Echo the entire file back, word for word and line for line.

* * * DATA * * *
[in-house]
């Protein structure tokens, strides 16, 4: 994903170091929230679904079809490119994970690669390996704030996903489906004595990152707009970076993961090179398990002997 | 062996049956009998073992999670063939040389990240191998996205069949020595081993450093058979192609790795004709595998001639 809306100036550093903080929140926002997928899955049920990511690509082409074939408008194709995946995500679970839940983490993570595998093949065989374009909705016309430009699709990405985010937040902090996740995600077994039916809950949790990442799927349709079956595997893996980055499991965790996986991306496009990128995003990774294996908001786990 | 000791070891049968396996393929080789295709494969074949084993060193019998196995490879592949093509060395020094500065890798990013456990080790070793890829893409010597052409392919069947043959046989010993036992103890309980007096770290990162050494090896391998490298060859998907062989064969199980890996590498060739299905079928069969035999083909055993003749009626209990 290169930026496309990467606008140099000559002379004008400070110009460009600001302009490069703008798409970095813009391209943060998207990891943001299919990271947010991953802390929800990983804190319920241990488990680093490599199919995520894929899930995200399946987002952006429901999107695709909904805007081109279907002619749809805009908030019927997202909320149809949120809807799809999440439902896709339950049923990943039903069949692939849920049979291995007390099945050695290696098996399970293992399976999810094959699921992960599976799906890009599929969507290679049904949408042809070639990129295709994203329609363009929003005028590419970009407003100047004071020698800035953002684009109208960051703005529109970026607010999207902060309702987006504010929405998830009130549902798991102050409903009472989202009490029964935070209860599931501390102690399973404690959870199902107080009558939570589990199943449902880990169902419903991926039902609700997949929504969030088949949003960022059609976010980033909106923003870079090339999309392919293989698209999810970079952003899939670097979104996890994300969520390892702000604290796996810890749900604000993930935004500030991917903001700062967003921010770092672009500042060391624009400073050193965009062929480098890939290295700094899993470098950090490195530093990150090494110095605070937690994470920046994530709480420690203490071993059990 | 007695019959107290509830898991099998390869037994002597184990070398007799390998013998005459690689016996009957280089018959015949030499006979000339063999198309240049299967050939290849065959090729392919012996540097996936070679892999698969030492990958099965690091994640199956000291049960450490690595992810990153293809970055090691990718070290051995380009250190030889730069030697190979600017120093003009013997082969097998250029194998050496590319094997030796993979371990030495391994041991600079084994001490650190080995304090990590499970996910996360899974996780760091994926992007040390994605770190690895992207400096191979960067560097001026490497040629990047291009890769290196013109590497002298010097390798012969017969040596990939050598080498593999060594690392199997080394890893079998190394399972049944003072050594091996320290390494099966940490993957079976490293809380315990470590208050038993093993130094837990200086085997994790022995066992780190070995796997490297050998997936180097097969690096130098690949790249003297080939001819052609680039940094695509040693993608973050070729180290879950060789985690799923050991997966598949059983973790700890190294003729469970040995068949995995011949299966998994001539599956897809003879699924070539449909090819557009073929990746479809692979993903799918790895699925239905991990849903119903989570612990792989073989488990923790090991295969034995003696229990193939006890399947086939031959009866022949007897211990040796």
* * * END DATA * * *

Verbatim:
[in-house]
């Protein structure tokens, strides 16, 4: 994903170091929230679904079809490119994970690669390996704030996903489906004595990152707009970076993961090179398990002997 | 062996049956009998073992999670063939040389990240191998996205069949020595081993450093058979192609790795004709595998001639 809306100036550093903080929140926002997928899955049920990511690509082409074939408008194709995946995500679970839940983490993570595998093949065989374009909705016309430009699709990405985010937040902090996740995600077994039916809950949790990442799927349709079956595997893996980055499991965790996986991306496009990128995003990774294996908001786990 | 000791070891049968396996393929080789295709494969074949084993060193019998196995490879592949093509060395020094500065890798990013456990080790070793890829893409010597052409392919069947043959046989010993036992103890309980007096770290990162050494090896391998490298060859998907062989064969199980890996590498060739299905079928069969035999083909055993003749009626209990 290169930026496309990467606008140099000559002379004008400070110009460009600001302009490069703008798409970095813009391209943060998207990891943001299919990271947010991953802390929800990983804190319920241990488990680093490599199919995520894929899930995200399946987002952006429901999107695709909904805007081109279907002619749809805009908030019927997202909320149809949120809807799809999440439902896709339950049923990943039903069949692939849920049979291995007390099945050695290696098996399970293992399976999810094959699921992960599976799906890009599929969507290679049904949408042809070639990129295709994203329609363009929003005028590419970009407003100047004071020698800035953002684009109208960051703005529109970026607010999207902060309702987006504010929405998830009130549902798991102050409903009472989202009490029964935070209860599931501390102690399973404690959870199902107080009558939570589990199943449902880990169902419903991926039902609700997949929504969030088949949003960022059609976010980033909106923003870079090339999309392919293989698209999810970079952003899939670097979104996890994300969520390892702000604290796996810890749900604000993930935004500030991917903001700062967003921010770092672009500042060391624009400073050193965009062929480098890939290295700094899993470098950090490195530093990150090494110095605070937690994470920046994530709480420690203490071993059990 | 007695019959107290509830898991099998390869037994002597184990070398007799390998013998005459690689016996009957280089018959015949030499006979000339063999198309240049299967050939290849065959090729392919012996540097996936070679892999698969030492990958099965690091994640199956000291049960450490690595992810990153293809970055090691990718070290051995380009250190030889730069030697190979600017120093003009013997082969097998250029194998050496590319094997030796993979371990030495391994041991600079084994001490650190080995304090990590499970996910996360899974996780760091994926992007040390994605770190690895992207400096191979960067560097001026490497040629990047291009890769290196013109590497002298010097390798012969017969040596990939050598080498593999060594690392199997080394890893079998190394399972049944003072050594091996320290390494099966940490993957079976490293809380315990470590208050038993093993130094837990200086085997994790022995066992780190070995796997490297050998997936180097097969690096130098690949790249003297080939001819052609680039940094695509040693993608973050070729180290879950060789985690799923050991997966598949059983973790700890190294003729469970040995068949995995011949299966998994001539599956897809003879699924070539449909090819557009073929990746479809692979993903799918790895699925239905991990849903119903989570612990792989073989488990923790090991295969034995003696229990193939006890399947086939031959009866022949007897211990040796």